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Old January 10th, 2002, 01:01 PM   #1
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NTSC Resolution Quality and Performance...

I own a NTSC XL-1. I'm looking for the best picture quality I can get out of it. I will post any and all information regarding improving picture quality of NTSC I find off the internet. I ask that you do the same. Thank you.
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Old January 10th, 2002, 01:10 PM   #2
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ADVANCED VISUAL SYSTEMS

Taken from ADVANCED VISUAL SYSTEMS Website...

Q. What is the recommended NTSC colormap for film recording?
Q: I've been trying to get a color scheme that looks good for NTSC, but haven't hit on one as of yet. Is there a colormap that looks good and has values of saturation and brightness give good results?

A:

1. Stay away from highly saturated colors - red especially. That's why at the last Democratic National Convention, the stage was done up in salmon, ivory, and powder blue (as opposed to RED, WHITE, and BLUE) - they were conscious of the way it would look "Televised". Red, particularly, is to be avoided.

2. Stay away from repetitive vertical patterns. The way NTSC encodes signals is across a scan line and it only has so many "bits" of change that it can do within a single scan line. After that storage is used up, things start to fuzz out. That's why you never see newscasters (or backgrounds, etc.) wear vertical stripes.

3. Stay away from brightly colored backgrounds. Bright foregrounds on dark (black, blue, etc.) work more effectively in terms of having the foreground differentiated from the background.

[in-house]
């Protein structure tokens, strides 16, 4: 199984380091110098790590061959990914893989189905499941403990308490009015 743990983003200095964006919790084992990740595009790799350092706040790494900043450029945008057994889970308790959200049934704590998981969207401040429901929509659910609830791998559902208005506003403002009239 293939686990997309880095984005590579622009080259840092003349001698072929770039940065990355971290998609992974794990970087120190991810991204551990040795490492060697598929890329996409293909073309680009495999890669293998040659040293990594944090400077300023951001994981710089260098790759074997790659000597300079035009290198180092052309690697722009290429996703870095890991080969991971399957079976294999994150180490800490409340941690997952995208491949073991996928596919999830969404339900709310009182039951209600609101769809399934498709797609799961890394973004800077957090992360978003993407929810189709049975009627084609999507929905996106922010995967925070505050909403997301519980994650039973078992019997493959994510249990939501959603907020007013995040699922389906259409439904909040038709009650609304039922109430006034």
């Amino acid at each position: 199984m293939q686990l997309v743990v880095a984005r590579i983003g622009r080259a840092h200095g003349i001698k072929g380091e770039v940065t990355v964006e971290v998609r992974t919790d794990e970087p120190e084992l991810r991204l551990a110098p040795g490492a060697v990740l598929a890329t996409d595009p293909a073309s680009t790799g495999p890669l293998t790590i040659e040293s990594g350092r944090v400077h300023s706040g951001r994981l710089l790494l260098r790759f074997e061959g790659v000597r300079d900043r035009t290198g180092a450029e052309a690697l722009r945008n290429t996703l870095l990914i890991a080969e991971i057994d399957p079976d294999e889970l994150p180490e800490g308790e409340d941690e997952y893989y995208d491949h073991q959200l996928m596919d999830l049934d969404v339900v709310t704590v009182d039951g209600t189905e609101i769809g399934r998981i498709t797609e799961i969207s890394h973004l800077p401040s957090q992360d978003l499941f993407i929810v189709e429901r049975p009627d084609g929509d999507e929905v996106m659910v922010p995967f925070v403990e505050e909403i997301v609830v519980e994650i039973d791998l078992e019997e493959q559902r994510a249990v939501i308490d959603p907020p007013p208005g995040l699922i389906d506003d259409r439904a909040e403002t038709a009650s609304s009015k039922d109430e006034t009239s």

http://help.avs.com/AVS5/faq/ntsc.asp
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Old January 10th, 2002, 01:18 PM   #3
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Doesn't NTSC stand for "Never the same color"? (grin)

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Old January 10th, 2002, 01:20 PM   #4
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HDTV vs. DTV vs. NTSC

High quality comparison between Digital Television and NTSC, giving good general, visual reference...


http://www.knpb.org/engineering/dtv/compare.asp
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Old January 10th, 2002, 01:33 PM   #5
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Home Video Systems Visual Resolution Comparison

Another website visually comparing the different formats from HDTV to NTSC down to CD-ROM...



http://www.cs.tut.fi/~leopold/Ld/ResolutionComparison/
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Old January 10th, 2002, 03:37 PM   #6
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BVP 4-PLUS?

According to their description, it has the capability of adding up to 90 lines of resolution maximum to the image through "homomorphic digital signal processing". Has anyone used one of these before? Does anyone feel this could be used in transferring to a computer acquiring an extra 50 or so lines of resolution to help out the image quality, where aliasing and artifacts would be an issue?